This text brings together several lines of discussion that emerged in the workshops and working spaces of the first Meeting for Municipalism, Self-Government and Counterpower, held in Málaga from 1-3 July over 200 participants from 30 cities in the Spanish State and other countries such as Italy, England, Austria and Germany. It aims to serve less as a summary of everything said than as points shared by the majority, with view to thinking further together about the building of the municipalist movement.
1. The municipalist movement claims its autonomy vis-à-vis any party or centralized instance, its method of democratic construction and its roots in the cities and localities in which the municipalist initiatives have grown.
2. Nevertheless, the election lists and municipalist movements are set to forge a politics of diverse alliances capable of accompanying and pushing the central conflicts that cross the municipal scale: opposition to the law of budgetary stability – the Ley Montoro –, the housing emergency, municipal debt and the processes of remunicipalization of public/common services such as water or the creation of new municipal services such as power grid operators.
3. A desirable horizon could consist in connecting a network of lists and movements. With view to building this federated network we recommend supporting the maintenance of autonomous and the creation of new communication media that are capable of accompanying these processes, setting the public agenda and elaborating discourses oriented towards the generation of a new social common sense.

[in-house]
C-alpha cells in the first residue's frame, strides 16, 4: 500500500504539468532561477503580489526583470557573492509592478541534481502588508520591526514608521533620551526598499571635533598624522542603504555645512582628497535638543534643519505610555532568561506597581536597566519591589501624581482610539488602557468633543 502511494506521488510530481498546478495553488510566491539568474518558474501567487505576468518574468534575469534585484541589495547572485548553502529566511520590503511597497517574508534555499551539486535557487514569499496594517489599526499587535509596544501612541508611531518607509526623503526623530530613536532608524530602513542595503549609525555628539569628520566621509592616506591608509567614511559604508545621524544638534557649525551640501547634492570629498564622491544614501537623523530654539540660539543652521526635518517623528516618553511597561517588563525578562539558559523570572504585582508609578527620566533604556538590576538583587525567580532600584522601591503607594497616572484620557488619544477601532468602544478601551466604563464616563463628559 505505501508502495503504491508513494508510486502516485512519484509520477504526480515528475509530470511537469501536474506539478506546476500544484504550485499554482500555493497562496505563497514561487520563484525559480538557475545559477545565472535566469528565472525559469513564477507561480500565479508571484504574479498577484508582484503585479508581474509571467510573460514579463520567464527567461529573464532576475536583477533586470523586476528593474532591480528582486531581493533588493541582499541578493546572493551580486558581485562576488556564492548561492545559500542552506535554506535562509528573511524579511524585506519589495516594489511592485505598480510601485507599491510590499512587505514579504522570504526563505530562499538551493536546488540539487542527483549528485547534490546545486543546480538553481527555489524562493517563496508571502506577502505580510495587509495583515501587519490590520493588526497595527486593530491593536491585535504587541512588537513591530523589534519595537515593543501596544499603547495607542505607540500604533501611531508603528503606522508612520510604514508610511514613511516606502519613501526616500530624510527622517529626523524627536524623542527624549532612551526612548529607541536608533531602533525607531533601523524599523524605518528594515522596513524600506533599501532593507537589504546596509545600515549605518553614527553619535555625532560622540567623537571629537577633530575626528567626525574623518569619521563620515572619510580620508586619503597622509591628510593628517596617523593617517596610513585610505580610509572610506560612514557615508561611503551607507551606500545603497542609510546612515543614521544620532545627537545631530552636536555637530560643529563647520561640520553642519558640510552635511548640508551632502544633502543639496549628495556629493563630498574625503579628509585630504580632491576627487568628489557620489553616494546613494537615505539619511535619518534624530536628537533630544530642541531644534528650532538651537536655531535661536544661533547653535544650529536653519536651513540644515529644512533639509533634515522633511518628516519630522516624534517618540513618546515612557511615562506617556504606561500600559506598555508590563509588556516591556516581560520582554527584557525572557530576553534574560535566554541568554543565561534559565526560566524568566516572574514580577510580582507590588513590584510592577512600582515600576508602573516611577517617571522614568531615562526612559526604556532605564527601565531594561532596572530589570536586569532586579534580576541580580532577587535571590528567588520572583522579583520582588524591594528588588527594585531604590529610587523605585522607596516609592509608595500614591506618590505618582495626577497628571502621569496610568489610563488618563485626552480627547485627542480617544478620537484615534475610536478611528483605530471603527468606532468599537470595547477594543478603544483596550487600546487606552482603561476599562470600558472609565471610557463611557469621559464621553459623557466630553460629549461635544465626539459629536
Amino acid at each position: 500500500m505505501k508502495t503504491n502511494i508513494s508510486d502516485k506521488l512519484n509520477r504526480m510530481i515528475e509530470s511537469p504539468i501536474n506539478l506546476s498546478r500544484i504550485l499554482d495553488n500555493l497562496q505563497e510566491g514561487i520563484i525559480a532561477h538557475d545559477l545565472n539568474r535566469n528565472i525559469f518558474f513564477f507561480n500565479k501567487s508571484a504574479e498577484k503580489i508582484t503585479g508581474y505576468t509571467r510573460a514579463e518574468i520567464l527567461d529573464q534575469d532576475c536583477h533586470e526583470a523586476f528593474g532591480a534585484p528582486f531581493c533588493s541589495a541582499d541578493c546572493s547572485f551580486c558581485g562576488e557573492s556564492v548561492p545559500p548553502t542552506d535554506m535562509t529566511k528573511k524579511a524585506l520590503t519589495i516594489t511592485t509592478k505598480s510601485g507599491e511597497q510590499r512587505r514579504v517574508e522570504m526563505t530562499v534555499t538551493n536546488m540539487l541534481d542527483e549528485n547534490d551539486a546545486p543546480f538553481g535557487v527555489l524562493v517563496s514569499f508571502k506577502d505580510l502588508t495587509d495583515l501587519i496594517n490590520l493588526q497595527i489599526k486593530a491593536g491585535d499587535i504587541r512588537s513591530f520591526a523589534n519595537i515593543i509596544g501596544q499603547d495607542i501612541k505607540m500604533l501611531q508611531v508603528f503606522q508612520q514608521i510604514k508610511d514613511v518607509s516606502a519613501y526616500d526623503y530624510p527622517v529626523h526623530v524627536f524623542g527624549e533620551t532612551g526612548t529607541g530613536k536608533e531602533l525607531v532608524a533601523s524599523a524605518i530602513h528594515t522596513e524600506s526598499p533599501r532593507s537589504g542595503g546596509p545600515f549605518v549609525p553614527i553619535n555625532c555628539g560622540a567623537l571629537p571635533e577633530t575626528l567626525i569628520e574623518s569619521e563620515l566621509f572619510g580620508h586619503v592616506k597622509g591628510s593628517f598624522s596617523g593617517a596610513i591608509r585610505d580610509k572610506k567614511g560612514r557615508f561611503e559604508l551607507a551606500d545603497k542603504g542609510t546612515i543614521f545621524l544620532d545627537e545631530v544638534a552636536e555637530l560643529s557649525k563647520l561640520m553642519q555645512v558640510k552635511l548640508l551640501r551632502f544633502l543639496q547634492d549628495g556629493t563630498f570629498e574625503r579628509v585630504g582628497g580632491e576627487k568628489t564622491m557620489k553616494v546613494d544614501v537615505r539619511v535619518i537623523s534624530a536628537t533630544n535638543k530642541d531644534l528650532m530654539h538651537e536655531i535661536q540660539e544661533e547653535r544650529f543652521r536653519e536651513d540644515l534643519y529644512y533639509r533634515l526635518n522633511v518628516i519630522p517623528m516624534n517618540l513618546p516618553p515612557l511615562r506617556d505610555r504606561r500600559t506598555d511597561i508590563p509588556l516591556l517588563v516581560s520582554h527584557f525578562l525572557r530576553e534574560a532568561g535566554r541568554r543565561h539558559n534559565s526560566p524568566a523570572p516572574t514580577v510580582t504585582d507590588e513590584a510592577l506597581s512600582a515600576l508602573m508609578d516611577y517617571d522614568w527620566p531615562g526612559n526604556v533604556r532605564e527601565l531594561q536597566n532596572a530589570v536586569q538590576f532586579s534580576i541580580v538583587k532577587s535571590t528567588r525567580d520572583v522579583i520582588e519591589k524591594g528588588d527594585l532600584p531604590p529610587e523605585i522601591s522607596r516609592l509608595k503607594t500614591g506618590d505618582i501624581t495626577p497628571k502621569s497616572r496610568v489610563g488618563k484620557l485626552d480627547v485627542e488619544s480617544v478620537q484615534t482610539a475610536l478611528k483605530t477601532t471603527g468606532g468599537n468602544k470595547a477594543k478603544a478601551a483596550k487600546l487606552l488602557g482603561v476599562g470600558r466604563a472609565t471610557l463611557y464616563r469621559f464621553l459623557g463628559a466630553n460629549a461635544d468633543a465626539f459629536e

4. Municipalism also means imagining strategies for providing resources for promoting a new ecosystem of movements and institutional experiments – a new institutionality – from the institutions, preserving, in turn, the autonomous agenda of the respective movements.
5. One of the challenges of municipalism lies in gaining social and institutional recognition of the existence and autonomy of the social spaces and centers of citizen management that put the right to the city and democratic participation into effect.
6. From this explicit recognition comes the necessity that the municipalities provide public resources and infrastructures for common use in accordance with a social agenda that either already occupies and manages spaces, or which actively demands the transfer of rights of use of others: new regulations, assignments of rights of use, etc.
7. Spaces of encounter between comrades active on the institutional front and in the movements that manage social spaces should also be generated. The objective is to elaborate a municipalist discourse capable of extending its legitimacy and locating the conflict at the heart of the right to the city.
8. The dismantling of the welfare State makes social self-organization more and more indispensible with respect to implementing social rights. This is basically what we call social unionism. Facing a horizon of precarization and growing informality, places of work lose centrality as spaces of conflict, and therefore we must imagine new forms of struggle capable of producing rights. It is time to collectively discuss what new forms of union we need.
9. The municipalist movement should be a privileged place for supporting, giving energy to and accompanying initiatives such as the PAH [Platform for People Affected by Mortgages], Yo Sí Sanidad Universal [Action group for universal healthcare], autonomous eateries, etc, where self-organization is generated from the politicization of collective problems and the creation of structures of mutual help.